How do you correct a newspaper correction? The "Corrections & Amplifications" column of the Oct. 26 Wall Street Journal contains the following entry:
NEWS CORP.'S Fox News was incorrectly described in a page-one article Monday as being sympathetic to the Bush cause.
Oh, please. I don't even know any conservatives who dispute that Fox News is sympathetic to Bush (excepting conservatives who work for Fox News, who are obliged to spout the company line that Fox News is "fair and balanced"). The Center for Media and Public Affairs, a right-leaning media watchdog headed by S. Robert Lichter, recently found that during the period from Sept. 7 to Oct. 1, 50 percent of panelists' comments on Fox News were favorable toward Bush, while only 13 percent were favorable toward Kerry. Although the report found that Fox's evening news broadcast conveyed positive judgments of Bush about as often as NBC News did and a little less often than CBS News did on their evening news broadcasts, Fox conveyed positive evening-news judgments of Kerry significantly less often than did ABC, CBS, and NBC. Relative to the network news shows, then, Fox tilts toward Bush. Now, maybe that's because ABC, CBS, and NBC are run by Bolsheviks while Fox News is "fair and balanced." But even if you believe that, I don't see how you can dispute that, within the real-world spectrum of TV news, Fox is "sympathetic to the Bush cause." Did I mention that Fox News is run by Roger Ailes, former media svengali to President George H.W. Bush, father to the Bush whose "cause" is under discussion? Or that Bob Woodward caught Ailes giving Karl Rove political advice after the 9/11 attacks? (In response, Ailes huffed, "I did not give up my American citizenship to take this job.")
"But, wait," you say. "I need context. Allow me to render judgment on the offending statement as it appeared in the Journal."
The article in question, by Shailagh Murray and Greg Hitt, made the point that Kerry would use his final week of campaigning to woo swing voters while Bush would use it to shore up his conservative base. The offending sentence, italicized below, appeared in the following paragraph:
Mr. Bush believes the key to victory lies in his party's conservative core. He gave a rare interview over the weekend to Fox News, a network sympathetic to the Bush cause and popular with Republicans. Among other things, Mr. Bush voiced doubts about whether the country can be fully protected from future terror attacks. "Whether or not we can be ever fully safe is up—you know, up in the air," he said.
The interviewer, whom Murray and Hitt didn't identify, was Sean Hannity, whose job on the Fox News shout-show Hannity & Colmes is to do right-wing battle with Alan Colmes, a liberal whose low wattage was expressed by Al Franken in his book Lies and the Lying Liars Who Tell Them through the comic device of printing Colmes' name in itty-bitty type.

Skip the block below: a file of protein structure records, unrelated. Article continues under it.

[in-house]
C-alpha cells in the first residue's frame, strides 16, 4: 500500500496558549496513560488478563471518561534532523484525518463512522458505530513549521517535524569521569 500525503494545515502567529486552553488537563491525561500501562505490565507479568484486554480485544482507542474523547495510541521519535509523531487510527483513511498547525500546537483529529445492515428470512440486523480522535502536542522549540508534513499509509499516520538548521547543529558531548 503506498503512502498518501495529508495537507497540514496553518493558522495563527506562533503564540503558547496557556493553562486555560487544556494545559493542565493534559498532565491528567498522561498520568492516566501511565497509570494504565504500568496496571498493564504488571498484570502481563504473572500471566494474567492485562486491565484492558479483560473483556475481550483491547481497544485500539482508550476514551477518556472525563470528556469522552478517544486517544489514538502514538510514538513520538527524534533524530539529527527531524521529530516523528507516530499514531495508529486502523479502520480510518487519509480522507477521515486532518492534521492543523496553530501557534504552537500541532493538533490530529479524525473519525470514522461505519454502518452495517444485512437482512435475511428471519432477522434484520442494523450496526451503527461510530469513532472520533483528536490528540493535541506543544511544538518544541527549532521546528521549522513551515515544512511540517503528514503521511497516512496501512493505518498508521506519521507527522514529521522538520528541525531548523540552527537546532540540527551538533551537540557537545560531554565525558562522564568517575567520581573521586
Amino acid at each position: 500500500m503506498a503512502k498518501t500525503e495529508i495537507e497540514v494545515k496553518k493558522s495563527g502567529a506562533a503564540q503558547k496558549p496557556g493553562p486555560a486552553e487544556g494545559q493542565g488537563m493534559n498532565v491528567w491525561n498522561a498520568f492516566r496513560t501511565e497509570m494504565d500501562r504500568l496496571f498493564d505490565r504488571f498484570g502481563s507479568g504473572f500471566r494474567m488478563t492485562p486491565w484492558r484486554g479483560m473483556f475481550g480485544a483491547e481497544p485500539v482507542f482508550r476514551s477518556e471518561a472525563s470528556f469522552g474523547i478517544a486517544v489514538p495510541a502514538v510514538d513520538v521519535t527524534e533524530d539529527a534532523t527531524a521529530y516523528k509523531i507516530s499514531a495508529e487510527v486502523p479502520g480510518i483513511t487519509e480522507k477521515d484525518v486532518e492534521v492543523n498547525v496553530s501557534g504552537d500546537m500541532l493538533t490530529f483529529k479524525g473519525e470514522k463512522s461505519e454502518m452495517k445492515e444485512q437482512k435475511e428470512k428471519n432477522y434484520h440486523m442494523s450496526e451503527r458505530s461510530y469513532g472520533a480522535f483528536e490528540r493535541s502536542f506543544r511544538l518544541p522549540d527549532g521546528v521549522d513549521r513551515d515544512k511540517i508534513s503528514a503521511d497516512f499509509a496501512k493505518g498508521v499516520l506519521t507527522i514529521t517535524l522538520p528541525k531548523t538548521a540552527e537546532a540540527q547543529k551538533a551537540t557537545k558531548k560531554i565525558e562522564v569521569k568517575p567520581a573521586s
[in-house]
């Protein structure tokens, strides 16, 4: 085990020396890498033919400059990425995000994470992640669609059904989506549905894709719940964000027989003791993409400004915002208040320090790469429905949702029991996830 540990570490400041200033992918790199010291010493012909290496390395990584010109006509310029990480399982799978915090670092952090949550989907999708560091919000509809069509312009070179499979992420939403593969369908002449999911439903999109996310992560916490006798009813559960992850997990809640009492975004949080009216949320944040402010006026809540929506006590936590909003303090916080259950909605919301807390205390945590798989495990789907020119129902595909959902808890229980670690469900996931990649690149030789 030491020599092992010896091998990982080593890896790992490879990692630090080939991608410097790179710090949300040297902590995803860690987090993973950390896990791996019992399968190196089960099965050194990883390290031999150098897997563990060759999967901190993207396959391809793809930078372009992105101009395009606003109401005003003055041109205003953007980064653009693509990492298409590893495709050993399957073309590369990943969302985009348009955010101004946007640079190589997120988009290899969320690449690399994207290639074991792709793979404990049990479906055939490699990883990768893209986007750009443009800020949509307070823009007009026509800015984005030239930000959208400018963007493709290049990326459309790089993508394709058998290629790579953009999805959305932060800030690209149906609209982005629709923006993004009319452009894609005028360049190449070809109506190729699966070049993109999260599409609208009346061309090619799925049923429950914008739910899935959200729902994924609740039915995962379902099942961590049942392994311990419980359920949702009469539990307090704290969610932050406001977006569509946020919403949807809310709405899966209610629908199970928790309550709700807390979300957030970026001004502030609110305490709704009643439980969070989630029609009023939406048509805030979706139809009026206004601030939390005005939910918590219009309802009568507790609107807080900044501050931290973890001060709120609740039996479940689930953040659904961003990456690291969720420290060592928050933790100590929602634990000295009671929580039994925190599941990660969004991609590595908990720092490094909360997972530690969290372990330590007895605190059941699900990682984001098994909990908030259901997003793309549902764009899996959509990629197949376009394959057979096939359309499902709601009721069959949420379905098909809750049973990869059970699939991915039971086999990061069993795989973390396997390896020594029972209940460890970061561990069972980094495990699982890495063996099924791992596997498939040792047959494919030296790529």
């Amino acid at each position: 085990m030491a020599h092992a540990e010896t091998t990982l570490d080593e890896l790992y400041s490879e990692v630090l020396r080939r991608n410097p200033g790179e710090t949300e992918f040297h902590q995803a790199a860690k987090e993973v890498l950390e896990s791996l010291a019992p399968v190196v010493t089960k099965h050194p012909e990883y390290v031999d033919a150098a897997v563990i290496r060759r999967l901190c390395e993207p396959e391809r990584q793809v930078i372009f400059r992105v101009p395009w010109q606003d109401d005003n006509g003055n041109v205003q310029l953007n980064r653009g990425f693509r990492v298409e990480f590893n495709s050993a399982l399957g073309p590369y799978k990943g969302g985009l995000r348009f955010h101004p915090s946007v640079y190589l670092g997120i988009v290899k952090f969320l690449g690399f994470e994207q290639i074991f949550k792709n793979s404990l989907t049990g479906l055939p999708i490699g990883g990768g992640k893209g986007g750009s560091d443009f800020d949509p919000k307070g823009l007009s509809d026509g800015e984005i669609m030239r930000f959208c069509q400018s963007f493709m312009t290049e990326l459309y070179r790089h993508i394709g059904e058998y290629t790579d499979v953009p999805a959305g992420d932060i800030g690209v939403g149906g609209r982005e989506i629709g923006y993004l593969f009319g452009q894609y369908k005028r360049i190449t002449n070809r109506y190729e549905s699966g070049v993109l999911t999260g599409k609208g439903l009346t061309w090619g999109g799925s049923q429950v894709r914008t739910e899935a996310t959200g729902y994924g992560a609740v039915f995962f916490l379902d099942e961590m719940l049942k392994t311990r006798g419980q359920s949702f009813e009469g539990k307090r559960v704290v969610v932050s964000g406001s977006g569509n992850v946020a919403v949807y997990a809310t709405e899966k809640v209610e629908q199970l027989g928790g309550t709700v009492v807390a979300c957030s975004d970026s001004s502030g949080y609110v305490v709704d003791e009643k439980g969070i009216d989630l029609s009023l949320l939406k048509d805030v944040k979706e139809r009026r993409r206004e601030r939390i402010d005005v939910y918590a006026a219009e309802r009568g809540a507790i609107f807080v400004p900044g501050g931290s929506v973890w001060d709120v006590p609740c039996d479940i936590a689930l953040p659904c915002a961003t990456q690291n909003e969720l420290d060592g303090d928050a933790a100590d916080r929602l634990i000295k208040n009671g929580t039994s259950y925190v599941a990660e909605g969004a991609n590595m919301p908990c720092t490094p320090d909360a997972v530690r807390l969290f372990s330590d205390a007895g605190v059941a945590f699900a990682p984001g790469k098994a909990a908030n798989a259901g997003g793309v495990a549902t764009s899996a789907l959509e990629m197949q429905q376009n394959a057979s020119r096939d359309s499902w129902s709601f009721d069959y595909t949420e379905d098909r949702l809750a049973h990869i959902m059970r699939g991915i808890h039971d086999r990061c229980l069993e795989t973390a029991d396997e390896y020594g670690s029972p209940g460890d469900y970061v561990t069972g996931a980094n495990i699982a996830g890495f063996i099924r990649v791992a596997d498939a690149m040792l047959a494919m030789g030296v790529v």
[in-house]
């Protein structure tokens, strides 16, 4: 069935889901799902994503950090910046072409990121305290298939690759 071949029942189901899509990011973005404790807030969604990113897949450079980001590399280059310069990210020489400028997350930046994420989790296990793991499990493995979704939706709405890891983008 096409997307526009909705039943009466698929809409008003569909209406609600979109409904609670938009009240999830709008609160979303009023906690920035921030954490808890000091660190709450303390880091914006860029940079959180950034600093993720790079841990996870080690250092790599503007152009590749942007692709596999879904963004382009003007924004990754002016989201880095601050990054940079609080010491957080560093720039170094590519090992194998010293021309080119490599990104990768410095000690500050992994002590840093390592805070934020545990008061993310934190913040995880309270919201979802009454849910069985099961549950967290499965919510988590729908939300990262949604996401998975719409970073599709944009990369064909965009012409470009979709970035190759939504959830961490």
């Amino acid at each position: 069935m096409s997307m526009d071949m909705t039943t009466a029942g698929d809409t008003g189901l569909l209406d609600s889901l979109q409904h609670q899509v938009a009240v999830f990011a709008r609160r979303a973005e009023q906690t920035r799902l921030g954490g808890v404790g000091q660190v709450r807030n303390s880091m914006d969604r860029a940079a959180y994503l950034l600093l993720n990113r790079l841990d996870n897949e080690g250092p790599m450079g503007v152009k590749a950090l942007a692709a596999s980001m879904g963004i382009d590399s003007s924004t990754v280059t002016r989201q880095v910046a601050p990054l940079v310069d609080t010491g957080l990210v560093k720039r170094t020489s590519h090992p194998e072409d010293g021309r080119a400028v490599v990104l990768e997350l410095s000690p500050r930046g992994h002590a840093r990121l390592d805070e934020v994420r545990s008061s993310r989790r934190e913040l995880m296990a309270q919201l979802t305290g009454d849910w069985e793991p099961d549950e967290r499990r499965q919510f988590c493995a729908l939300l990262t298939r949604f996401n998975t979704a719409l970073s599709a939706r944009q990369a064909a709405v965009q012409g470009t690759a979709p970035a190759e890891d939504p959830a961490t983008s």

As it happens, I was leaked an early transcript of Hannity's Bush interview last weekend. "Sympathetic" is an accurate, though understated, description of its tenor. I briefly considered mocking Hannity for giving Bush so shameless a tongue bath, but quickly decided that would be about as incisive as pointing out that the sky was blue. This was, after all, Hannity. And it was, after all, on Fox.
But the Journal's craven "correction" compels me to share with you some of the outrageous softballs Hannity tossed Bush's way:
Do you think that when he says these things, John Kerry, your opponent, you were in these three debates with him, do you think he knows he's not telling the truth?
A lot has been discussed about the tone and we know for example and your family is actively involved in this campaign and Theresa Heinz Kerry kind of took a shot at your wife and said she never had a real job and—I didn't know that being a mother was never a real job, but that's a side issue. You heard the comment during the debate of John Kerry bringing up Dick Cheney's daughter and her sexuality was brought up and then the next day it was told it was fair game, the daughter of a candidate. Does that bother you, upset you or does that concern you?
I guess what it comes down to is that national security is the number one pressing issue in our time and you are talking extensively about staying on the offense to secure American cities here. When you look at your vision—the Bush doctrine, if you will ... and you compare it to the Kerry doctrine, what would be the difference?
You saw John Kerry in Ohio, all-important swing state, he put on brand new camouflage. Said he's a hunter. I understand the gun he had—I'm not sure if it was one of the ones he proposed to ban and he said he—of course—he wants to tax guns. When you see something like that is ...
The mark of a truly obsequious interview is that it renders the interview subject's answers entirely superfluous. I know that Bush said something in response to Hannity's billing and cooing, but damned if I can remember what it was.